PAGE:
Finance Ministry last week effectively reduced corporate taxes for domestic companies to 25%, down from around 30%. (Photo: Raj K. Raj/HT)

Bengaluru: The latest corporate tax cuts announced by the finance ministry will the reduce cost of capital and incentivize more investments in the consumer Internet segment, according to tech startups and investors in the startup space. The Finance Ministry last week effectively reduced corporate taxes for domestic companies to 25%, down from around 30%.

Apart from this, the ministry also widened the scope of corporate social responsibility (CSR) activities by allowing domestic companies to deploy CSR funds towards incubators in various fields such as science, technology, medicine, besides incubators promoted by Centre or state or any state-owned companies.

According to Saurabh Srivastava, Chairman of Indian Angel Network, tax cuts will effectively reduce the cost of capital for companies which will likely result in a greater influx of funding into Indian startups.

“Likewise, the decision of encouraging businesses to reroute their CSR 2% spending into state-sponsored incubators will further contribute towards driving innovation and entrepreneurship with renewed vigor,” added Srivastava in a statement.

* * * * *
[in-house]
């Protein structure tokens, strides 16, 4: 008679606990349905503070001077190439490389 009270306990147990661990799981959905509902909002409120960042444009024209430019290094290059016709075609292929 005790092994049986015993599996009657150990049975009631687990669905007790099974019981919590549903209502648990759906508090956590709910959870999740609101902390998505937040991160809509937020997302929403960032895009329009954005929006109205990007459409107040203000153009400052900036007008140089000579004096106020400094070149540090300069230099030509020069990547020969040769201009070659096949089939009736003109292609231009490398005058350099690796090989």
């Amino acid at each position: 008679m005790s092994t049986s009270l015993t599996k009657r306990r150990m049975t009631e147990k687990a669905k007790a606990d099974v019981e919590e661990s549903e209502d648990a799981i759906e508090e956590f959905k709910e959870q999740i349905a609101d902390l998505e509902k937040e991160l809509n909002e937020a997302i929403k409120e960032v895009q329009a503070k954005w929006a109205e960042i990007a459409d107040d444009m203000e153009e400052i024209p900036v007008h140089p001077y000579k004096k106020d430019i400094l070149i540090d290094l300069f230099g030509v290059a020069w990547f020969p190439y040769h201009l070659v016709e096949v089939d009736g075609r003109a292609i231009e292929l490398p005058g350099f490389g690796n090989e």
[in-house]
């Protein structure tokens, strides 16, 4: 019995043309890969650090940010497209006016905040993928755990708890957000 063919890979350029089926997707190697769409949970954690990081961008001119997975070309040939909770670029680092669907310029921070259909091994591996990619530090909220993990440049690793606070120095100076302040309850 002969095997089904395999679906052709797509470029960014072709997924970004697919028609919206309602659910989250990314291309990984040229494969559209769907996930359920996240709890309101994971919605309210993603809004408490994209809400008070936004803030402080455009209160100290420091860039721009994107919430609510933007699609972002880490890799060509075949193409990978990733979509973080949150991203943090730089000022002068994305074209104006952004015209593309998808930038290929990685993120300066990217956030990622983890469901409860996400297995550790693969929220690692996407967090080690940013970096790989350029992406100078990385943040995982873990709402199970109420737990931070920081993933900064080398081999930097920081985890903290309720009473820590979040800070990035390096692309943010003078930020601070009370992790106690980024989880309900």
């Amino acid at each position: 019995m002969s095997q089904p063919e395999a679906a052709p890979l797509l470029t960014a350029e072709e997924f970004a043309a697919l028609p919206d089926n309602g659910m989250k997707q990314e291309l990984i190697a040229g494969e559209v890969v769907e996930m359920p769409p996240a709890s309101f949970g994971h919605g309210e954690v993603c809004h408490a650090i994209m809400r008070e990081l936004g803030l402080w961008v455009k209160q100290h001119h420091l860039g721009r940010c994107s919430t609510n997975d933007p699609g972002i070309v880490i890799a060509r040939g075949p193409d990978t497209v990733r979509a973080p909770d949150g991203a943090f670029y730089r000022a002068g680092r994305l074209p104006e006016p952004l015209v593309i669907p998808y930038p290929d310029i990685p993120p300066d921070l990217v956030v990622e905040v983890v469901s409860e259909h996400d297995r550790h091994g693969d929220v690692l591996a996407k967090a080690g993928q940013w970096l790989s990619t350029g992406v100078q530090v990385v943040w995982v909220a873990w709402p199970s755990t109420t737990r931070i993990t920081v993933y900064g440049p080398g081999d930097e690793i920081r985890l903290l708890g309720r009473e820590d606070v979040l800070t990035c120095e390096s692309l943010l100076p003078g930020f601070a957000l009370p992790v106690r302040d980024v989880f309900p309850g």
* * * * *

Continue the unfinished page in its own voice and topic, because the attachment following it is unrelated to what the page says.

“With corporates being given further permissions to utilize the CSR funds for funding incubators, it will create a close synergy between the industry and the startup ecosystem. One of the areas to support in this would be to look at the startups and organizations which are helping disadvantaged youth to upskill. It will help uplift and upskill several capable engineers across the country,” said Narayan Mahadevan, co-founder of Mumbai-based tech incubator BridgeLabz.

Apart from investors, tech startups in the financial and payments space welcomed the Indian government’s corporate tax cuts.

Kumar Karpe, chief executive of payment solutions company Ingenico ePayments said that industries such as banking (private and public) along with consumer finance companies will now have a surplus of funds available that can be re-invested in capital expenditure and in hiring. “With the current global economic slowdown and the headwinds experienced by India, this move will help India become an attractive destination for global investors,” he added.

“The announcement by the Finance Minister in terms of slashing effective corporate tax to 25.17% inclusive of all cess and surcharge for domestic companies will greatly benefit Indian corporates, with the startup sector slated to see an inflow of investment…These measures will go a long way in not only augmenting local businesses but also spur the overall growth of the economy,” said Bhavin Turakhia, chief executive of enterprise payments startup Zeta, and messaging startup Flock.

However, Dr. Arun Singh, Chief Economist at Dun and Bradstreet said that there is a sense of low business optimism, low returns on capital invested by the corporates in the non-financial sector and an increase in inefficiency in capital employed. “(This is) indicated by increasing incremental capital-output (ICOR) ratio, (which) raises concerns over the pace of revival in (corporate) investments. Investment demand indicated by a Gross fixed capital formation which used to be around 35% in 2013 has fallen to 32% currently,” he added in a statement.


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